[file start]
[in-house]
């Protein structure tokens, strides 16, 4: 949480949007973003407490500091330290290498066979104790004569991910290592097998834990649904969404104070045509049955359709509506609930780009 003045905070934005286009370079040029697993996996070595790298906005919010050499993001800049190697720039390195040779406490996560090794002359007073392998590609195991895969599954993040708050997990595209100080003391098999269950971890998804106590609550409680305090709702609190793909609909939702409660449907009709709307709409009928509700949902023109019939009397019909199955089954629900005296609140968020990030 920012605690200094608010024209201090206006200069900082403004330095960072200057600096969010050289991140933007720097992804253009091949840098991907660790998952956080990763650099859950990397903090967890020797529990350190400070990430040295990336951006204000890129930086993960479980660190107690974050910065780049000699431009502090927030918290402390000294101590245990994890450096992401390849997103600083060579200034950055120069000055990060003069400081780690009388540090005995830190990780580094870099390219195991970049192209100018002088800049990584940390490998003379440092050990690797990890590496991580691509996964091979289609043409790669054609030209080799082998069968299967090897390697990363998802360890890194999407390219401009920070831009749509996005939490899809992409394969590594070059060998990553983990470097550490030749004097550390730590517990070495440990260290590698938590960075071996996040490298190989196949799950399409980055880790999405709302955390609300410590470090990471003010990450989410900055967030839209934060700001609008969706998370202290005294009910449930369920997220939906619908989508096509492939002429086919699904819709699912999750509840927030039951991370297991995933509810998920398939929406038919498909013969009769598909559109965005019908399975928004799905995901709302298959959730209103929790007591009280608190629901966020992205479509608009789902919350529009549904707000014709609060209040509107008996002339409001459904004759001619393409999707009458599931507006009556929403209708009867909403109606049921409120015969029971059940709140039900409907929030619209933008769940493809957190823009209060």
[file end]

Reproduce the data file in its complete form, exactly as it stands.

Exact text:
[in-house]
């Protein structure tokens, strides 16, 4: 949480949007973003407490500091330290290498066979104790004569991910290592097998834990649904969404104070045509049955359709509506609930780009 003045905070934005286009370079040029697993996996070595790298906005919010050499993001800049190697720039390195040779406490996560090794002359007073392998590609195991895969599954993040708050997990595209100080003391098999269950971890998804106590609550409680305090709702609190793909609909939702409660449907009709709307709409009928509700949902023109019939009397019909199955089954629900005296609140968020990030 920012605690200094608010024209201090206006200069900082403004330095960072200057600096969010050289991140933007720097992804253009091949840098991907660790998952956080990763650099859950990397903090967890020797529990350190400070990430040295990336951006204000890129930086993960479980660190107690974050910065780049000699431009502090927030918290402390000294101590245990994890450096992401390849997103600083060579200034950055120069000055990060003069400081780690009388540090005995830190990780580094870099390219195991970049192209100018002088800049990584940390490998003379440092050990690797990890590496991580691509996964091979289609043409790669054609030209080799082998069968299967090897390697990363998802360890890194999407390219401009920070831009749509996005939490899809992409394969590594070059060998990553983990470097550490030749004097550390730590517990070495440990260290590698938590960075071996996040490298190989196949799950399409980055880790999405709302955390609300410590470090990471003010990450989410900055967030839209934060700001609008969706998370202290005294009910449930369920997220939906619908989508096509492939002429086919699904819709699912999750509840927030039951991370297991995933509810998920398939929406038919498909013969009769598909559109965005019908399975928004799905995901709302298959959730209103929790007591009280608190629901966020992205479509608009789902919350529009549904707000014709609060209040509107008996002339409001459904004759001619393409999707009458599931507006009556929403209708009867909403109606049921409120015969029971059940709140039900409907929030619209933008769940493809957190823009209060």